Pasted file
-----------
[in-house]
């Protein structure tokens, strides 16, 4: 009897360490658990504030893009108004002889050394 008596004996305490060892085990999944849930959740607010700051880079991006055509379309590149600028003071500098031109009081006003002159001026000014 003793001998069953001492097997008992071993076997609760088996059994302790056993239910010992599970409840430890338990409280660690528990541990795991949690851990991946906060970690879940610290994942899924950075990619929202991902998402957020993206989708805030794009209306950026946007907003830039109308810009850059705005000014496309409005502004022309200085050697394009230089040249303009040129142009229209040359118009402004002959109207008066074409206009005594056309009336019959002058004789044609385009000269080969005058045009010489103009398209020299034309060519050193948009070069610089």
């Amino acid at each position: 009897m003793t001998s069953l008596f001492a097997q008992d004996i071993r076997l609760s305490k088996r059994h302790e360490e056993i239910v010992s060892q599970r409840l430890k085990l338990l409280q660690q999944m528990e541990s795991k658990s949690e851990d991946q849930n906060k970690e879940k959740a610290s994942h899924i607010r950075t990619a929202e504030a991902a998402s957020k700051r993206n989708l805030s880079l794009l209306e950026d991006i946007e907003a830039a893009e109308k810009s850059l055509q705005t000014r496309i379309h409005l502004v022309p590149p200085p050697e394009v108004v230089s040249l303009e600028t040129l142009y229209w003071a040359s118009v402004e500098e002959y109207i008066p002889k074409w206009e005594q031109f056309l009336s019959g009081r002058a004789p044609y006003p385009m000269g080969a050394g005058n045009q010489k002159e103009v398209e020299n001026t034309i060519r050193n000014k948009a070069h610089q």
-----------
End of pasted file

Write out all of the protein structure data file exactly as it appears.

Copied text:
[in-house]
């Protein structure tokens, strides 16, 4: 009897360490658990504030893009108004002889050394 008596004996305490060892085990999944849930959740607010700051880079991006055509379309590149600028003071500098031109009081006003002159001026000014 003793001998069953001492097997008992071993076997609760088996059994302790056993239910010992599970409840430890338990409280660690528990541990795991949690851990991946906060970690879940610290994942899924950075990619929202991902998402957020993206989708805030794009209306950026946007907003830039109308810009850059705005000014496309409005502004022309200085050697394009230089040249303009040129142009229209040359118009402004002959109207008066074409206009005594056309009336019959002058004789044609385009000269080969005058045009010489103009398209020299034309060519050193948009070069610089």
């Amino acid at each position: 009897m003793t001998s069953l008596f001492a097997q008992d004996i071993r076997l609760s305490k088996r059994h302790e360490e056993i239910v010992s060892q599970r409840l430890k085990l338990l409280q660690q999944m528990e541990s795991k658990s949690e851990d991946q849930n906060k970690e879940k959740a610290s994942h899924i607010r950075t990619a929202e504030a991902a998402s957020k700051r993206n989708l805030s880079l794009l209306e950026d991006i946007e907003a830039a893009e109308k810009s850059l055509q705005t000014r496309i379309h409005l502004v022309p590149p200085p050697e394009v108004v230089s040249l303009e600028t040129l142009y229209w003071a040359s118009v402004e500098e002959y109207i008066p002889k074409w206009e005594q031109f056309l009336s019959g009081r002058a004789p044609y006003p385009m000269g080969a050394g005058n045009q010489k002159e103009v398209e020299n001026t034309i060519r050193n000014k948009a070069h610089q």